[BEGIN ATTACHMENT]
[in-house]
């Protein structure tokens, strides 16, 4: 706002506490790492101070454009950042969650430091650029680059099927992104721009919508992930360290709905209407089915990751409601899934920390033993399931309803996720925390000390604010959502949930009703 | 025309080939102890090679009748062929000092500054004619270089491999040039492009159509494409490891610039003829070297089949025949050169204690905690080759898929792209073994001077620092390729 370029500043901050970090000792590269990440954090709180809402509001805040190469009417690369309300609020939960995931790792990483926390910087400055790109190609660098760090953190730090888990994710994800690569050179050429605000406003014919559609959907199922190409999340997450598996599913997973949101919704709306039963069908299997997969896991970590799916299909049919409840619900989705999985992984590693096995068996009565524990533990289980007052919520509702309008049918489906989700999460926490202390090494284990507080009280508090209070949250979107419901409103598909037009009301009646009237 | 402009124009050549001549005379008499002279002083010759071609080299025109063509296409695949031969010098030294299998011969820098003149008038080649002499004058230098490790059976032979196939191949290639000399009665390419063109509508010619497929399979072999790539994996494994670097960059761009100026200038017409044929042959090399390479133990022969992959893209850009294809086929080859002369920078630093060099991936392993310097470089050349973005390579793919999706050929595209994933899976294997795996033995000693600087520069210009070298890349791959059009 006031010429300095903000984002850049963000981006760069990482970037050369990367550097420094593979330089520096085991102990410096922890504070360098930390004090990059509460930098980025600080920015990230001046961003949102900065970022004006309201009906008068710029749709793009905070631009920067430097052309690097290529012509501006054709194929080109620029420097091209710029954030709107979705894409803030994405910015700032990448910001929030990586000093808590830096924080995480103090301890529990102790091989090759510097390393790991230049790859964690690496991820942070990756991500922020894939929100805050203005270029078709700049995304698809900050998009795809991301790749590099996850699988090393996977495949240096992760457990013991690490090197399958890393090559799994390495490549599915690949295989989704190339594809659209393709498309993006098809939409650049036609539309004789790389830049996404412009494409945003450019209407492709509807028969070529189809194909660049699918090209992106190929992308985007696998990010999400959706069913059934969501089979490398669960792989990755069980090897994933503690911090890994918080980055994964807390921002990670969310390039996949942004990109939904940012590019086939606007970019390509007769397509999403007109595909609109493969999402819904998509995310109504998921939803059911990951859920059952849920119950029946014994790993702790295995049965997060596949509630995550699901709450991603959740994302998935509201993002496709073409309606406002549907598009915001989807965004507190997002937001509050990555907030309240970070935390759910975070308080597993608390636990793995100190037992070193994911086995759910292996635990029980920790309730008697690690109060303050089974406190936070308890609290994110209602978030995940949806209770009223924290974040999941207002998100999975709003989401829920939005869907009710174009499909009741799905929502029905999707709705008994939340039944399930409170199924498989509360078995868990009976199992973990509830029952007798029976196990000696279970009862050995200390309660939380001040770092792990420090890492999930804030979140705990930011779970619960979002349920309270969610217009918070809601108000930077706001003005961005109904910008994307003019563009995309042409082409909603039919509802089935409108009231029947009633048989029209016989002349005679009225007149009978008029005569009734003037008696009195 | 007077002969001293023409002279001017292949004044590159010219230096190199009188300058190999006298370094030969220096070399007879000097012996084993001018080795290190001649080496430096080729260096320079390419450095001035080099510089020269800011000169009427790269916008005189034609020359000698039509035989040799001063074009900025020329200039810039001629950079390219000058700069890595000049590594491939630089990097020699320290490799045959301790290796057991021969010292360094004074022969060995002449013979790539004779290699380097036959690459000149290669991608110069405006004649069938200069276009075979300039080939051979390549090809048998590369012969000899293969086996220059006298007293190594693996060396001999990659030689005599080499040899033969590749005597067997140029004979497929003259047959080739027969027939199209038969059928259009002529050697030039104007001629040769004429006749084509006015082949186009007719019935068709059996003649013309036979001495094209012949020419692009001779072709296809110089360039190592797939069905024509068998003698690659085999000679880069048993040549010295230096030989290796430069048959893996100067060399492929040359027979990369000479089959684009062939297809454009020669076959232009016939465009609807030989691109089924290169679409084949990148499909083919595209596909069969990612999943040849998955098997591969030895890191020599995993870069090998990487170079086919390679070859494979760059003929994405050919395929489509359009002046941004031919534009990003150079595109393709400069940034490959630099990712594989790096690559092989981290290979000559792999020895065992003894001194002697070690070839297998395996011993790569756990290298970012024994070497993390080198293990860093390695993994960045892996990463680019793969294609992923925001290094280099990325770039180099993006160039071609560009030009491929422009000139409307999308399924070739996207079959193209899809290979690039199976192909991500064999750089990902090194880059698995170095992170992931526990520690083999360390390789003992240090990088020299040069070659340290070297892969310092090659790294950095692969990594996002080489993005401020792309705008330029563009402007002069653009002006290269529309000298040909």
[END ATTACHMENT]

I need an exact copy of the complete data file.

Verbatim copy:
[in-house]
């Protein structure tokens, strides 16, 4: 706002506490790492101070454009950042969650430091650029680059099927992104721009919508992930360290709905209407089915990751409601899934920390033993399931309803996720925390000390604010959502949930009703 | 025309080939102890090679009748062929000092500054004619270089491999040039492009159509494409490891610039003829070297089949025949050169204690905690080759898929792209073994001077620092390729 370029500043901050970090000792590269990440954090709180809402509001805040190469009417690369309300609020939960995931790792990483926390910087400055790109190609660098760090953190730090888990994710994800690569050179050429605000406003014919559609959907199922190409999340997450598996599913997973949101919704709306039963069908299997997969896991970590799916299909049919409840619900989705999985992984590693096995068996009565524990533990289980007052919520509702309008049918489906989700999460926490202390090494284990507080009280508090209070949250979107419901409103598909037009009301009646009237 | 402009124009050549001549005379008499002279002083010759071609080299025109063509296409695949031969010098030294299998011969820098003149008038080649002499004058230098490790059976032979196939191949290639000399009665390419063109509508010619497929399979072999790539994996494994670097960059761009100026200038017409044929042959090399390479133990022969992959893209850009294809086929080859002369920078630093060099991936392993310097470089050349973005390579793919999706050929595209994933899976294997795996033995000693600087520069210009070298890349791959059009 006031010429300095903000984002850049963000981006760069990482970037050369990367550097420094593979330089520096085991102990410096922890504070360098930390004090990059509460930098980025600080920015990230001046961003949102900065970022004006309201009906008068710029749709793009905070631009920067430097052309690097290529012509501006054709194929080109620029420097091209710029954030709107979705894409803030994405910015700032990448910001929030990586000093808590830096924080995480103090301890529990102790091989090759510097390393790991230049790859964690690496991820942070990756991500922020894939929100805050203005270029078709700049995304698809900050998009795809991301790749590099996850699988090393996977495949240096992760457990013991690490090197399958890393090559799994390495490549599915690949295989989704190339594809659209393709498309993006098809939409650049036609539309004789790389830049996404412009494409945003450019209407492709509807028969070529189809194909660049699918090209992106190929992308985007696998990010999400959706069913059934969501089979490398669960792989990755069980090897994933503690911090890994918080980055994964807390921002990670969310390039996949942004990109939904940012590019086939606007970019390509007769397509999403007109595909609109493969999402819904998509995310109504998921939803059911990951859920059952849920119950029946014994790993702790295995049965997060596949509630995550699901709450991603959740994302998935509201993002496709073409309606406002549907598009915001989807965004507190997002937001509050990555907030309240970070935390759910975070308080597993608390636990793995100190037992070193994911086995759910292996635990029980920790309730008697690690109060303050089974406190936070308890609290994110209602978030995940949806209770009223924290974040999941207002998100999975709003989401829920939005869907009710174009499909009741799905929502029905999707709705008994939340039944399930409170199924498989509360078995868990009976199992973990509830029952007798029976196990000696279970009862050995200390309660939380001040770092792990420090890492999930804030979140705990930011779970619960979002349920309270969610217009918070809601108000930077706001003005961005109904910008994307003019563009995309042409082409909603039919509802089935409108009231029947009633048989029209016989002349005679009225007149009978008029005569009734003037008696009195 | 007077002969001293023409002279001017292949004044590159010219230096190199009188300058190999006298370094030969220096070399007879000097012996084993001018080795290190001649080496430096080729260096320079390419450095001035080099510089020269800011000169009427790269916008005189034609020359000698039509035989040799001063074009900025020329200039810039001629950079390219000058700069890595000049590594491939630089990097020699320290490799045959301790290796057991021969010292360094004074022969060995002449013979790539004779290699380097036959690459000149290669991608110069405006004649069938200069276009075979300039080939051979390549090809048998590369012969000899293969086996220059006298007293190594693996060396001999990659030689005599080499040899033969590749005597067997140029004979497929003259047959080739027969027939199209038969059928259009002529050697030039104007001629040769004429006749084509006015082949186009007719019935068709059996003649013309036979001495094209012949020419692009001779072709296809110089360039190592797939069905024509068998003698690659085999000679880069048993040549010295230096030989290796430069048959893996100067060399492929040359027979990369000479089959684009062939297809454009020669076959232009016939465009609807030989691109089924290169679409084949990148499909083919595209596909069969990612999943040849998955098997591969030895890191020599995993870069090998990487170079086919390679070859494979760059003929994405050919395929489509359009002046941004031919534009990003150079595109393709400069940034490959630099990712594989790096690559092989981290290979000559792999020895065992003894001194002697070690070839297998395996011993790569756990290298970012024994070497993390080198293990860093390695993994960045892996990463680019793969294609992923925001290094280099990325770039180099993006160039071609560009030009491929422009000139409307999308399924070739996207079959193209899809290979690039199976192909991500064999750089990902090194880059698995170095992170992931526990520690083999360390390789003992240090990088020299040069070659340290070297892969310092090659790294950095692969990594996002080489993005401020792309705008330029563009402007002069653009002006290269529309000298040909």